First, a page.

The ‘scary’ barn dates back to 19th century


Editor’s Note – This is the 10th in a series of stories authored by Robert Kroeger, who has painted 11 barns in Highland County and has plans to paint more. Some of the first 11 paintings, usually framed with actual wood from the barn pictured, benefitted the Highland County Extension Support Committee and some upcoming paintings will be auctioned off to benefit the Highland County Historical Society. Kroeger titled this story “The Scary Barn.”

OK, this “scary” barn is really not a barn at all. It’s a house that looks like a barn and when some children were young, it was scary. When Hillsboro area resident Tim Shoemaker and I walked through it, even though the hand-hewn beams showed its age, the chimney gave it away: fire and barns don’t get along well. People lived here. Maybe ghosts, too.

Tim’s wife Sandy (McKenzie) Shoemaker told me that white curtains were always blowing out of its windows when she was young. She knew it well since her parents rented a nearby pasture for dairy cows in 1962 and Sandy saw “the barn” often, its tattered curtains always flopping, conjuring images of Casper the Ghost, though the friendly nature of Casper wasn’t what the kids imagined. “It didn’t matter what time of day – working the cows or walking to school – it was always scary,” she said. Her siblings echoed these fears. When you’re 6 years old, as Sandy was then, haunted houses can frighten anyone.

“My brother and I were sure there was a ghost upstairs – an old woman. So we never went in,” Sandy said.

Later, Sandy introduced me to 90-year-old Joe Davis, a local resident who knew the property well enough to confirm that there were ghosts in the house. Joe wouldn’t kid us.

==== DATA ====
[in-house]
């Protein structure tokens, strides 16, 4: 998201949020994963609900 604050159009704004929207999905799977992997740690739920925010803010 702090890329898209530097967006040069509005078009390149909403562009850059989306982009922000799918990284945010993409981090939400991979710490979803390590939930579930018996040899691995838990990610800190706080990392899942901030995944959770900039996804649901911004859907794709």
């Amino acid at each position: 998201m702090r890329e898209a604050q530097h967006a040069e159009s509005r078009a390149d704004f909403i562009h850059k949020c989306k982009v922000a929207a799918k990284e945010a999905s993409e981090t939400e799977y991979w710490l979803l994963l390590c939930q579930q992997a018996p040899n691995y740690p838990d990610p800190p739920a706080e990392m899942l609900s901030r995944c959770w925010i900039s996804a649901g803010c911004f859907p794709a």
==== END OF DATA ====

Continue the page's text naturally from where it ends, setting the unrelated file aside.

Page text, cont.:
Next to the “barn” was a house that eventually came down and 100 yards away an old barn has almost collapsed. And, still sitting in the grass adjacent to the “barn” are rusted metal rimmed wheels from an old wooden wagon that transported migratory workers who helped at harvest time. A certain J.W. Polk (the road is named after him) founded this farm in 1885, the date still engraved into old driveway posts. Next to the house lies a cistern, and what used to be a pumping device to deliver water to cool the spring house. It must have been a thriving place, a century ago.

The farm passed to other Polks over the years. Tom died in the 1930s. One Polk, Jim, was a U.S. Congressman in the 1950s. Bob Polk and his sister owned it most recently, but ran out of heirs and sold it to its current owner, Bill Cluxton, who gave us a tour and the piece of wood that frames the painting. He said that his daughter once found a large U.S. cent coin on the property, which may indicate ownership prior to 1885. The United States large cent was a coin with a face value of 1/100th of a United States dollar. Its nominal diameter was about 28mm. The first official mintage of the large cent was in 1793, and its production continued until 1857, when it was officially replaced by the modern-size one-cent coin (commonly called the penny).

Although it’s difficult to age barns without hard evidence, the hand-hewn timbers of the “scary barn” take it back well into the 19th century. Regardless, we know that this “barn” and its former ghostly occupants made for a colorful scene 50 years ago.

Robert Kroeger is a former Cincinnati area dentist who has since ran in and organized marathons, took up the painting skills he first picked up from his commercial artist father, become a published author, and is a certified personal trainer that started the LifeNuts vitality program.

This old house that resembles a barn is located on Polk Road in Highland County. old house that resembles a barn is located on Polk Road in Highland County.

By Robert Kroeger

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